All three body paragraphs must focus on a single idea that supports your thesis sentence. They should begin with a succinct topic sentence, which is a mini thesis of sorts, since it states the main gist or gravamen of the paragraph. Using our earlier example, your first paragraph might discuss the many health problems that secondhand smoking causes.
As far as length is concerned, each paragraph should be roughly the same. But the main consideration should always be explaining and making your point. If it takes a little longer in one paragraph than the rest, so be it. Just make certain that you use specific examples that can be understood by the average reader.

Conclusion

Your conclusion should always start with a reiteration of your thesis sentence, but do not repeat the sentence verbatim. Instead, put it in different words or simply paraphrase it. Next, you will want to summarize the points you made in each of your three main body paragraphs. You can include a few more sentences, but do not add any new or extraneous information. All of the sentences in your conclusion should essentially summarize what you said in your paper. Lastly, you will want to go out on a high note with a memorable closing line. It need not be as specific or succinct as your thesis statement, but it should express your feelings and opinions on the subject.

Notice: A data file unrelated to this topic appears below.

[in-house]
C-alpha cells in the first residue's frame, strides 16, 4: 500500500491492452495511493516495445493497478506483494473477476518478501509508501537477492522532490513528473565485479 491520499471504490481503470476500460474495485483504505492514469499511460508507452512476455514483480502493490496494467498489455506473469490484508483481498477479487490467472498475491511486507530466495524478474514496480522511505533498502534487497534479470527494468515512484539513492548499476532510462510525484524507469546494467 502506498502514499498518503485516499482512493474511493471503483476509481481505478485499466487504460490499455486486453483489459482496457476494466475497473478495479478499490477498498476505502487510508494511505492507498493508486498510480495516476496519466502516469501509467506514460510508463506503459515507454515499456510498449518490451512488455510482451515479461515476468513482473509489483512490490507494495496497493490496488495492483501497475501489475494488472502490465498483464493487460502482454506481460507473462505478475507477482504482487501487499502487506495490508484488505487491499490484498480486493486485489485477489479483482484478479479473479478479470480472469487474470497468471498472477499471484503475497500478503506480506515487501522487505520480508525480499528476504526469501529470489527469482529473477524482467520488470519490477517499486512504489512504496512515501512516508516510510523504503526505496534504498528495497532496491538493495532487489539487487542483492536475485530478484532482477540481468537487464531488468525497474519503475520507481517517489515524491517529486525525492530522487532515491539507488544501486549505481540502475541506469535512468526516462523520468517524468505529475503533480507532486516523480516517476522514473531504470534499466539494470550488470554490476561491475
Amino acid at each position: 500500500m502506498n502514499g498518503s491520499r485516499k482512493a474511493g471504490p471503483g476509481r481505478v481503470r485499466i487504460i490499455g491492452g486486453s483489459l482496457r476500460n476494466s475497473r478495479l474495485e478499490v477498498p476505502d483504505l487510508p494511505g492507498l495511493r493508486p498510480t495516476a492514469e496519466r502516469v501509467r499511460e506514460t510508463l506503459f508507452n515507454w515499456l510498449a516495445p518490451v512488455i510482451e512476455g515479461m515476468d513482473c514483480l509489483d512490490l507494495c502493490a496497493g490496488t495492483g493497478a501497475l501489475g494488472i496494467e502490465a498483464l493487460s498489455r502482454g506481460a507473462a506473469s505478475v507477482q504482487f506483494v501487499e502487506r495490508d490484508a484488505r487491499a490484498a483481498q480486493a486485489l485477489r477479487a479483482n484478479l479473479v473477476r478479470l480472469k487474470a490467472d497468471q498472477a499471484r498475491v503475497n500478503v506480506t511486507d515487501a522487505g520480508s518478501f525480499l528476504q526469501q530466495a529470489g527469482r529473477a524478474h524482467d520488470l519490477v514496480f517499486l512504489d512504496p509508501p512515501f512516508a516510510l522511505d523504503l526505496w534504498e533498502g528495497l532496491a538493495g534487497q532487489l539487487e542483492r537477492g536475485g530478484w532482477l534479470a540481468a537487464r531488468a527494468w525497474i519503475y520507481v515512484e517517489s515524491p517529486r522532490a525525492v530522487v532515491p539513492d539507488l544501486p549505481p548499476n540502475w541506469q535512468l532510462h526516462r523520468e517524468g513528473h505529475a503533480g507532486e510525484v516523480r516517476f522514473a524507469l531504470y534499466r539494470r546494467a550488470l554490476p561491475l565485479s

One last word on this concluding or final statement-in certain essays, especially in persuasive papers, you can include a "call to action." In our previous example, you might want to ask readers to contact their congressmen to make certain that these smoking bans stay in place and are expanded to all public areas.

Transitions

Now that you have completed your paper, you must make sure that it reads well or flows. As simple as the five paragraph format may be, most inexperienced writers pen each paragraph individually, so that they often read like unconnected sections. This can have a jarring effect on the reader, since the essay simply jumps from one idea to the next. What you need to correct this common problem are transitions, which are used to connect each paragraph to the next.

What are they?

Just as in fiction, you must use the end of one paragraph to show some sort of relationship with the next one. Theses transitions can be included in either the last sentence of the earlier paragraph or the topic sentence of the next one. There are several simple ways to use them. Probably the most popular and effective transition is when the next paragraph explains something of greater significance. Since it is often advisable to move from weaker points to stronger ones, you might begin that second paragraph with the adverb, "More importantly." That is a fairly simple link that connects the two paragraphs and demonstrates that you are moving from weaker to stronger points.
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By Martha Buckly. Martha is a good freelance writer and loves sharing posts on different topics including tips and guidelines for articles and academic writing. Her professional experience helps to create interesting and useful material.